2. Tell students to divide into groups of 2-3. No groups of four! You may also create the groups if needed. It is important that at least one team member has a smartphone with a QR code reader. If students have the Snapchat app, then that has a QR Code reader.
  3. Hand each group their “team dictatio sheets” - every team member will get a dictatio sheet. For me, There were nine different dictatio sheets, each with a Roman numeral at top. For example, Team 1 had two members, so each member received a “Dictatio I” sheet, Team 2 has three members so each member will get a “Dictatio II” sheet.
  4. Students will scan QR code on their student document. It will send them to one of 8 places.
    • Each QR code will have a dictatio sentence AND a clue to the next sentence on it.
    • Students are to write the dicatio sentence IN LATIN which matches the number on their sheet, i.e. the sentences are not in order when they scan the QR code
    • The QR code will also tell students where to go for the next sentence.
5. If you are using this dictation activity to introduce new vocabulary, you will want to add
in a step where students come to you for the meaning of new words BEFORE they
head to their next clue.
6. When they get ALL dictatio sentences, students will return to the class to turn it in.
7. Explain that they are to be respectful of other classes and to be quiet in the hallways.
8. Begin the activity, and watch the fun!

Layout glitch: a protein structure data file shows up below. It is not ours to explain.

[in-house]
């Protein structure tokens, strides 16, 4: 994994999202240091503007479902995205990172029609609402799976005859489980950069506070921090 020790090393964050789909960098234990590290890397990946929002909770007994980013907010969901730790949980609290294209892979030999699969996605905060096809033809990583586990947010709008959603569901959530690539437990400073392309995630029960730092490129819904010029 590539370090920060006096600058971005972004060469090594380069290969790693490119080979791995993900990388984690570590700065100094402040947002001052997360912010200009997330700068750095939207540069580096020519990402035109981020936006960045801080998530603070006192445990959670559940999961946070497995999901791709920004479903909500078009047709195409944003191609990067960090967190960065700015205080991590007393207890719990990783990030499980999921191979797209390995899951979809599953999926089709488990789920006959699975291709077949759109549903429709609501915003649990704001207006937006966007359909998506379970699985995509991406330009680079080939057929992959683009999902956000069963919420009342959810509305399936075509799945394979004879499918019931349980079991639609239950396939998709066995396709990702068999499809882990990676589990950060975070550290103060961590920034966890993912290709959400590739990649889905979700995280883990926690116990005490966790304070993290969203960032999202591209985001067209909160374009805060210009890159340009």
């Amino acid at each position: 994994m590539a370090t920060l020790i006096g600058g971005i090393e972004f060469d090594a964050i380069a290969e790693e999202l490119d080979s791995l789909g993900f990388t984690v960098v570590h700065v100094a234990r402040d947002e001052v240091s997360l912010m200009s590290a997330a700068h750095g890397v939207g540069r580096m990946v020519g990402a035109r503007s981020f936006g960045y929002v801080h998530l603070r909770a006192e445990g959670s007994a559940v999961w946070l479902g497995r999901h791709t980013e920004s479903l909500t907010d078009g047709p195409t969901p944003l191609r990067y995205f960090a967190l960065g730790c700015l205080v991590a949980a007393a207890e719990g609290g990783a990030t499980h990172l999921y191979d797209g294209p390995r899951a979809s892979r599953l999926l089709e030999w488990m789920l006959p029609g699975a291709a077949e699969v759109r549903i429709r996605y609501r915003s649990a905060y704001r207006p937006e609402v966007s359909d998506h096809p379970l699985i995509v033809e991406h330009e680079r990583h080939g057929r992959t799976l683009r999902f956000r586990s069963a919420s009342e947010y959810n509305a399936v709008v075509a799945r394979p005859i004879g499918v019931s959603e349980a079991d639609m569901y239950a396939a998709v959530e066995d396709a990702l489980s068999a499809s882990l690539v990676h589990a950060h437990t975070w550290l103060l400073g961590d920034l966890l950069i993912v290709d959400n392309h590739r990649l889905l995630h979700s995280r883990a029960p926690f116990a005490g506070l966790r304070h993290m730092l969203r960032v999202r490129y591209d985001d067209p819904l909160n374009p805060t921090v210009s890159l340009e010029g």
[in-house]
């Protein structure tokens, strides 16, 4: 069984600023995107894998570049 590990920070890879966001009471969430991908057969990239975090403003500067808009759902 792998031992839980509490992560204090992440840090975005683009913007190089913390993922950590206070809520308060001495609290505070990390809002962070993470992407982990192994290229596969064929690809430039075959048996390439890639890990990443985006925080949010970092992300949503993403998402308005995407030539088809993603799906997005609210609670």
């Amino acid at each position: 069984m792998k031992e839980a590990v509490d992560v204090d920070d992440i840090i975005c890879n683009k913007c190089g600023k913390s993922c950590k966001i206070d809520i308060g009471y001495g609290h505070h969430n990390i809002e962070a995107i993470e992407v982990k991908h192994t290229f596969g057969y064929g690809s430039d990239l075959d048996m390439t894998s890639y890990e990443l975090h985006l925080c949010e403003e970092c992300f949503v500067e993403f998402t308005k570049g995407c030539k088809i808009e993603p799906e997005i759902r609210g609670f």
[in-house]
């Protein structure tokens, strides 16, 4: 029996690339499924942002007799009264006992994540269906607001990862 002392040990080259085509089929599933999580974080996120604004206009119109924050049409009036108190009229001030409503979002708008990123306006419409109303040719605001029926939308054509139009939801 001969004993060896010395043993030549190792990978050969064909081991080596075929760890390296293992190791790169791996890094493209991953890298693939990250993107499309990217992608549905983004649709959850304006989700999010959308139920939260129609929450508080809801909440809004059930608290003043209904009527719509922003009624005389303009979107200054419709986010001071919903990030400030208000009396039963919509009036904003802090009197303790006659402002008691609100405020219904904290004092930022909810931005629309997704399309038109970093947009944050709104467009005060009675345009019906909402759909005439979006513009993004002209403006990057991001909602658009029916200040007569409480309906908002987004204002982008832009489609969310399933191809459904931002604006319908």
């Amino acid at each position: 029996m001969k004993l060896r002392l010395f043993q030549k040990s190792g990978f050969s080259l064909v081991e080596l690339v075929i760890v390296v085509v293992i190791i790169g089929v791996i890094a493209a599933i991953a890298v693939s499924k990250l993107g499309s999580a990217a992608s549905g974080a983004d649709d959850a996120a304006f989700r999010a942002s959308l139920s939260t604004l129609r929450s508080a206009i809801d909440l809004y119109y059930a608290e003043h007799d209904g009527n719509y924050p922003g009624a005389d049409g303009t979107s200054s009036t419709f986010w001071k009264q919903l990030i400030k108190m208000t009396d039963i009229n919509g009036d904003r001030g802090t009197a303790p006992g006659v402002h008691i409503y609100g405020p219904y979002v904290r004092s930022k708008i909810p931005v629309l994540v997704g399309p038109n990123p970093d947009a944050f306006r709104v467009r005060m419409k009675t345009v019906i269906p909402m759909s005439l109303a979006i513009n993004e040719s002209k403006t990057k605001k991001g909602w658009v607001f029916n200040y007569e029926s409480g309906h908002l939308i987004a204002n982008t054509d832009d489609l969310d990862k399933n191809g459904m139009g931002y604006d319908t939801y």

1. The search for QR codes made the activity very engaging for students. The activity became more about finding the QR codes than about the actual writing down of the dictation sentence. In other words, the dictation sentences became incidental, although they were receiving subconscious repetitions of comprehensible language in writing them down. The search kept the activity novel. As one of my students who tends to be "less engaged" in my class said: "This was SO much fun! Let's do this EVERY week." 
  2. Bob Patrick said it best: "This activity was a true communicative activity, because students were actually using the language to complete a task."
  3. To make the activity last longer, you can add a translation component where students have to translate the sentences prior to turning them in. Per Miriam Patrick, you can also have students write down the location clues on their dictation handouts.
  4. Bob and I limited our QR code locations to a certain area in our building (as it was the first time doing something like this). Students requested that they wanted to go to various parts of the school for the next time. 
  5. Students said that they really liked being able to copy down the sentences from their phones instead of having to write them down by listening to me repeat the sentence aloud three times - lol!
  6. The list of sentences, locations, and next clues will come in handy if students get out of order. You can redirect them if they get "lost."
As I said earlier, this activity takes a lot of preparation the first time you do it, because you will be learning how to put it together. Now that I have created one, the next time I do this, it will be much quicker to prepare.


  1. You are TODAlly awesome, Keith! :) What if you up the ante and have them figure out where the next clue is. For example, "For the next clue, get/buy/pay for a candy bar!" I love this idea. Thanks for sharing.

    1. This is a great idea - I'll add it to my list. Thanks so much!

  2. Thank you! I just adapted this for my 7th grade Spanish I class to practice directions next week!

    1. So glad that you found this helpful - would love to hear how you adapted it for directions.